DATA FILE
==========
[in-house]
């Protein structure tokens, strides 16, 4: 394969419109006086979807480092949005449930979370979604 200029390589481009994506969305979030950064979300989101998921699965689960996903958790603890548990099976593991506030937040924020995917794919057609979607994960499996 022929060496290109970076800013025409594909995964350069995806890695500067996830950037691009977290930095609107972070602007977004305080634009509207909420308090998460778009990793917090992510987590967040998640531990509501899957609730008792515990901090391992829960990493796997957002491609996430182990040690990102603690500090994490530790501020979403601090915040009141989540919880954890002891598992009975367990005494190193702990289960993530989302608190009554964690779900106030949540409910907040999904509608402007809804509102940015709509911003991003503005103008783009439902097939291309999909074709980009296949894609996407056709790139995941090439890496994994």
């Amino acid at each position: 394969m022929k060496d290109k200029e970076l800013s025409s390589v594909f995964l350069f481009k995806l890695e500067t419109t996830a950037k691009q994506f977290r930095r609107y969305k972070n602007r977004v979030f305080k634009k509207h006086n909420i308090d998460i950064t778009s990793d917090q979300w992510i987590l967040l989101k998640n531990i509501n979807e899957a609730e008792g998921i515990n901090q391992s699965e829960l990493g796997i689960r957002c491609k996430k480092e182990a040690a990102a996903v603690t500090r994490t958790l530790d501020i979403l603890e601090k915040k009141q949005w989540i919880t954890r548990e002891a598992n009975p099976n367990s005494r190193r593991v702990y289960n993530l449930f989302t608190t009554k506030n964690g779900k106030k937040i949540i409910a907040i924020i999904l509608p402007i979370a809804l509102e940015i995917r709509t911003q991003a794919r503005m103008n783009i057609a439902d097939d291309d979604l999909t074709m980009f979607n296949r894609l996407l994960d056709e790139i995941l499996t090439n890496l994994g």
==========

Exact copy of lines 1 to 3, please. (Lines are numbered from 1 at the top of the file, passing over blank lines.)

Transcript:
[in-house]
């Protein structure tokens, strides 16, 4: 394969419109006086979807480092949005449930979370979604 200029390589481009994506969305979030950064979300989101998921699965689960996903958790603890548990099976593991506030937040924020995917794919057609979607994960499996 022929060496290109970076800013025409594909995964350069995806890695500067996830950037691009977290930095609107972070602007977004305080634009509207909420308090998460778009990793917090992510987590967040998640531990509501899957609730008792515990901090391992829960990493796997957002491609996430182990040690990102603690500090994490530790501020979403601090915040009141989540919880954890002891598992009975367990005494190193702990289960993530989302608190009554964690779900106030949540409910907040999904509608402007809804509102940015709509911003991003503005103008783009439902097939291309999909074709980009296949894609996407056709790139995941090439890496994994």
């Amino acid at each position: 394969m022929k060496d290109k200029e970076l800013s025409s390589v594909f995964l350069f481009k995806l890695e500067t419109t996830a950037k691009q994506f977290r930095r609107y969305k972070n602007r977004v979030f305080k634009k509207h006086n909420i308090d998460i950064t778009s990793d917090q979300w992510i987590l967040l989101k998640n531990i509501n979807e899957a609730e008792g998921i515990n901090q391992s699965e829960l990493g796997i689960r957002c491609k996430k480092e182990a040690a990102a996903v603690t500090r994490t958790l530790d501020i979403l603890e601090k915040k009141q949005w989540i919880t954890r548990e002891a598992n009975p099976n367990s005494r190193r593991v702990y289960n993530l449930f989302t608190t009554k506030n964690g779900k106030k937040i949540i409910a907040i924020i999904l509608p402007i979370a809804l509102e940015i995917r709509t911003q991003a794919r503005m103008n783009i057609a439902d097939d291309d979604l999909t074709m980009f979607n296949r894609l996407l994960d056709e790139i995941l499996t090439n890496l994994g």